This is a question frequently brought up on homebrew forums and after doing some further research online there‘s a lot of debate about the most effective temperature for end of boil hops. The theory behind doing this at 80°C is that delicate hop essences are less likely to be driven off and there will be a higher proportion in the wort, meaning greater hop aroma and flavour. JK has personally never done it this way as he prefers to utilise the alpha acids contained within the hops to provide a smoother bitterness while at the same time providing aroma and flavour to the beer. He’s always stuck with this as it means that he gets a pleasant bitterness, use less bittering hops and suffer less wort loss.
However JK loves to experiment and decided he needed a definitive answer to this so he brewed two batches of a New Zealand Pilsner;
RECIPE:
OG: 1.050
95.2% Pilsner Malt
4.8% Acidulated Malt
HOPS:
10g Herkules at 60 minutes
160g Motueka
Theoretical IBU: 43.7
After the boil JK hopped the batch that was still at 100°C with 80g of Motueka for 30 mins and after chilling the second batch to 80°C he hopped that with 80g of Motueka for 30 mins.
PRODUCTION SCHEDULE:
This was fermented for 14 days at 12°C, bottled and then lagered for four weeks at 1°C
RESULTS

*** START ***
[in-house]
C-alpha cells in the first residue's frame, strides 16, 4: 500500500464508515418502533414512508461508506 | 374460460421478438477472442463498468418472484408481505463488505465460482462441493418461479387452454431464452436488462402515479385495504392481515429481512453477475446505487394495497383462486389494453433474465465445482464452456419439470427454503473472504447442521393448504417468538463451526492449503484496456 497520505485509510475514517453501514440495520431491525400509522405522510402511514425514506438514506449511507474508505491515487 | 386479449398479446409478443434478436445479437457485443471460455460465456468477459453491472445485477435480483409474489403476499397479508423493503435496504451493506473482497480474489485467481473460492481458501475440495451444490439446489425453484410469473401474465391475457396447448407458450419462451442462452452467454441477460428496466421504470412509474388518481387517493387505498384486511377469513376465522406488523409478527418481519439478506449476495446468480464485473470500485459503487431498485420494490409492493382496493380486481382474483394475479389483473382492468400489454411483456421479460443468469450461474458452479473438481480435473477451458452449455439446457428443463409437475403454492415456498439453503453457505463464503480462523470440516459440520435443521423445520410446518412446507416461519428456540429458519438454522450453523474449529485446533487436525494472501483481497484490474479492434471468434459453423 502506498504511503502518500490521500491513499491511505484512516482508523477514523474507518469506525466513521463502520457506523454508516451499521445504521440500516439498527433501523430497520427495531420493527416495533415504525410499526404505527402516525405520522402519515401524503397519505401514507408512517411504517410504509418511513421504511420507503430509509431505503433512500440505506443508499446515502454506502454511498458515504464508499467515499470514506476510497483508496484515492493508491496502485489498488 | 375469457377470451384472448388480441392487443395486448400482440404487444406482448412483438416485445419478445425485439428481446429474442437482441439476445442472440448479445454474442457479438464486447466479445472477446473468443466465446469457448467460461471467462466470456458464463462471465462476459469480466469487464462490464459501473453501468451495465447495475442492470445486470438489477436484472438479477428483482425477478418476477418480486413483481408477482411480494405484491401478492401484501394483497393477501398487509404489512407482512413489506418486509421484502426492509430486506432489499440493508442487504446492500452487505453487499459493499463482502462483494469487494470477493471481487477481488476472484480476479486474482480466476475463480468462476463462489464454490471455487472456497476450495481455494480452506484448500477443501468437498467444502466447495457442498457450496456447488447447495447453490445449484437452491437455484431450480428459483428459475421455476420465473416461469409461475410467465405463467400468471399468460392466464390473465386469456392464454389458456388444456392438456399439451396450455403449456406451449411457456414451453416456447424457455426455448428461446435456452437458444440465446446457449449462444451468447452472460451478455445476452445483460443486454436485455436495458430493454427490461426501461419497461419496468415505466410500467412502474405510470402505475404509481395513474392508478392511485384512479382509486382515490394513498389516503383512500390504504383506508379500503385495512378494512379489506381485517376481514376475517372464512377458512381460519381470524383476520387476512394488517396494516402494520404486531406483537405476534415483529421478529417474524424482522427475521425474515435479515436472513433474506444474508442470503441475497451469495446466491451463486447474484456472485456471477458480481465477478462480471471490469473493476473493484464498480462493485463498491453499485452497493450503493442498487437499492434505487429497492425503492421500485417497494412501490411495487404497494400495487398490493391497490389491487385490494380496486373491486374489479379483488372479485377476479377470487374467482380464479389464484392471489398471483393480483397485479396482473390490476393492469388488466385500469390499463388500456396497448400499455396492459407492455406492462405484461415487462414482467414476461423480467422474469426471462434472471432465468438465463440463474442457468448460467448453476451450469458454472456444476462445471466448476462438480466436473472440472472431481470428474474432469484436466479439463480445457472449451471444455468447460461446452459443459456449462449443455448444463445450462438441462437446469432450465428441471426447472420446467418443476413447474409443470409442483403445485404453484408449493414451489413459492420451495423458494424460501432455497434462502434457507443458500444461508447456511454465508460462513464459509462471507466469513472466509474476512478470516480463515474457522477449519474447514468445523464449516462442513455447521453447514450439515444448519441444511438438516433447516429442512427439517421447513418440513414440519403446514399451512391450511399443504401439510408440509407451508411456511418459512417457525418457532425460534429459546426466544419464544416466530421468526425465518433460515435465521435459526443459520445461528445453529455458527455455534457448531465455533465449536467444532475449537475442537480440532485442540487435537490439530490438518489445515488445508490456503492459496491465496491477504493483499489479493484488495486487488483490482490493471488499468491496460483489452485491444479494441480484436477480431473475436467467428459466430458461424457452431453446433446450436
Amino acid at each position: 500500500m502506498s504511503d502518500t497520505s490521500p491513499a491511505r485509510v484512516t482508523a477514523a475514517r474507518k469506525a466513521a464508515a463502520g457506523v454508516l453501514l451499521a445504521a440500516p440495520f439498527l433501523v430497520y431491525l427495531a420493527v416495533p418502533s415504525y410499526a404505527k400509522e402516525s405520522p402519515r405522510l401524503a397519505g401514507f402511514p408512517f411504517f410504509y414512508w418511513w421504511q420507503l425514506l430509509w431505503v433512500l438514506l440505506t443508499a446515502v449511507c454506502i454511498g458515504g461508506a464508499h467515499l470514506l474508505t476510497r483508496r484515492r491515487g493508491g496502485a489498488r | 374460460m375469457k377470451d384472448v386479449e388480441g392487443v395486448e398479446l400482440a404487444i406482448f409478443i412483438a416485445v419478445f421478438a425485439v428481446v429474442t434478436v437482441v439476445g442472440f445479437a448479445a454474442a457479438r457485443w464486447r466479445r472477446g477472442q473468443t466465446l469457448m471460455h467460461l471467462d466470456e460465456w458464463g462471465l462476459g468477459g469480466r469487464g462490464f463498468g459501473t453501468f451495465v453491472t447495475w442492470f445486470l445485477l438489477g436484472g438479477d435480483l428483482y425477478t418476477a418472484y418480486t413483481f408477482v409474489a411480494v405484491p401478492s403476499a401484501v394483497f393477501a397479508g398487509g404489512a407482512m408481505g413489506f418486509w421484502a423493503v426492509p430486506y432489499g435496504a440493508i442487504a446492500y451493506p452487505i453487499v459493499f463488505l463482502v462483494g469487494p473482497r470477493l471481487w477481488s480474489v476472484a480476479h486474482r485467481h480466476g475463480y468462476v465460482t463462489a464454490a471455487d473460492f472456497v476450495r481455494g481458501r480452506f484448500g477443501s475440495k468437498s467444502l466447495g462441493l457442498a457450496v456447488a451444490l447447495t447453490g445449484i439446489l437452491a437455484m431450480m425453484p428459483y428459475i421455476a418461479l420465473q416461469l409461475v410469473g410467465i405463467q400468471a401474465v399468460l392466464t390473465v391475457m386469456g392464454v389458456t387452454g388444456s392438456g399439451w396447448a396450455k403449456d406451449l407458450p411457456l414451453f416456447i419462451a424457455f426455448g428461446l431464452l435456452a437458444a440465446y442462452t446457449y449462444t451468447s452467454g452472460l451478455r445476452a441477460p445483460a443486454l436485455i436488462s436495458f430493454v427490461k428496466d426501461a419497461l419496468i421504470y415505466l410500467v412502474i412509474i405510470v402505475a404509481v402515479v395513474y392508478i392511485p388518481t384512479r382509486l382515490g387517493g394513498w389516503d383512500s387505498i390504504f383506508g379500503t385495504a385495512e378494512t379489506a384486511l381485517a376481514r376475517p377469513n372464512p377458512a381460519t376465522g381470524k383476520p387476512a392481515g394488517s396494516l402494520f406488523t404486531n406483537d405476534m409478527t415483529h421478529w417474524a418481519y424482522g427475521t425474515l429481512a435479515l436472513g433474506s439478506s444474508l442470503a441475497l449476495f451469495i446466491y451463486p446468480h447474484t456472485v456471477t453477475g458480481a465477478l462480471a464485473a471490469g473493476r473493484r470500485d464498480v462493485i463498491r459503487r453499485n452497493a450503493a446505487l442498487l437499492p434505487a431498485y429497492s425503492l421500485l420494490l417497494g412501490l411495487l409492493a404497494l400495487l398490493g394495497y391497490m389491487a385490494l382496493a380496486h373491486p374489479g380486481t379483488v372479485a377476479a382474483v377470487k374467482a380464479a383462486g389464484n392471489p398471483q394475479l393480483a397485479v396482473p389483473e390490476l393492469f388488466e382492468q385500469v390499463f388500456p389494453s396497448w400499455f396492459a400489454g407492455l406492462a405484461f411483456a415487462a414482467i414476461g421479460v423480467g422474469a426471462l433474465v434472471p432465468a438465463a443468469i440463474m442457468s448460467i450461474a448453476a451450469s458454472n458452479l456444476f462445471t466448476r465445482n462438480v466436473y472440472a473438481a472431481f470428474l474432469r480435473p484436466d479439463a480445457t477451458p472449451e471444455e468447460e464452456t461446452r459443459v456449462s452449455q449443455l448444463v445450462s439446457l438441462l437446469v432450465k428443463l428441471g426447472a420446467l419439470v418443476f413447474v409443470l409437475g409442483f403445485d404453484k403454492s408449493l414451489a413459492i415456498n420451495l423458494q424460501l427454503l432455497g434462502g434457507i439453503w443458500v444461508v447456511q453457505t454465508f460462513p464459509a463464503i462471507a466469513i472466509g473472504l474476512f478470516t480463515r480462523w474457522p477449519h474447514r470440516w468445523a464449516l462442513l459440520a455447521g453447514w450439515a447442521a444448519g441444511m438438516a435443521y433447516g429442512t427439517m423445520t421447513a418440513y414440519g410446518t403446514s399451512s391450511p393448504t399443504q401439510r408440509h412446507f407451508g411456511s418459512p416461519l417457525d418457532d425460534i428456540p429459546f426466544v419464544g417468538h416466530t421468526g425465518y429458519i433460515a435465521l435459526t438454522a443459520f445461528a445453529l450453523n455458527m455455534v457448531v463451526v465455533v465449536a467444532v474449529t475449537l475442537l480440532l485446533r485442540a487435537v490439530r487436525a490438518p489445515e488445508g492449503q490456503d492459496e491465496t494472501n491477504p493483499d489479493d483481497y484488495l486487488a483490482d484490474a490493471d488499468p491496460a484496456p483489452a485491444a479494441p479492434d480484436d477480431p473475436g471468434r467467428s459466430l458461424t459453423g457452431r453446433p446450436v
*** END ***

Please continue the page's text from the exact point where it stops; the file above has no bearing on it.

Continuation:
To determine what effect end of boil hopping at two different temperatures has on the overall hop character of the beer JK conducted a blind triangle tasting focusing on:
  • Flavour
  • Aroma
  • Overall Preference
100% of the tasters correctly identified the ‘different’ sample with regards to flavour, aroma and bitterness.
With regards to impact:
FLAVOUR: 100% of the tasters choose the 100°C sample stating it had superior hop flavour.
AROMA: 100% of the tasters choose the 100°C sample to be aromatically superior.
PREFERENCE: Overall preference was split but comments collected showed that those who preferred the 80*C sample liked the mellow bitterness and weren’t fans of high IBU beers i.e. they preferred it as it had less hop character – wierdos! 😉
JK tested the bitterness of both samples by running them through the Spectrophotometer at work; results were as follows:
IBU 100°C Hopping: 45.5
IBU 80°C Hopping: 30.8
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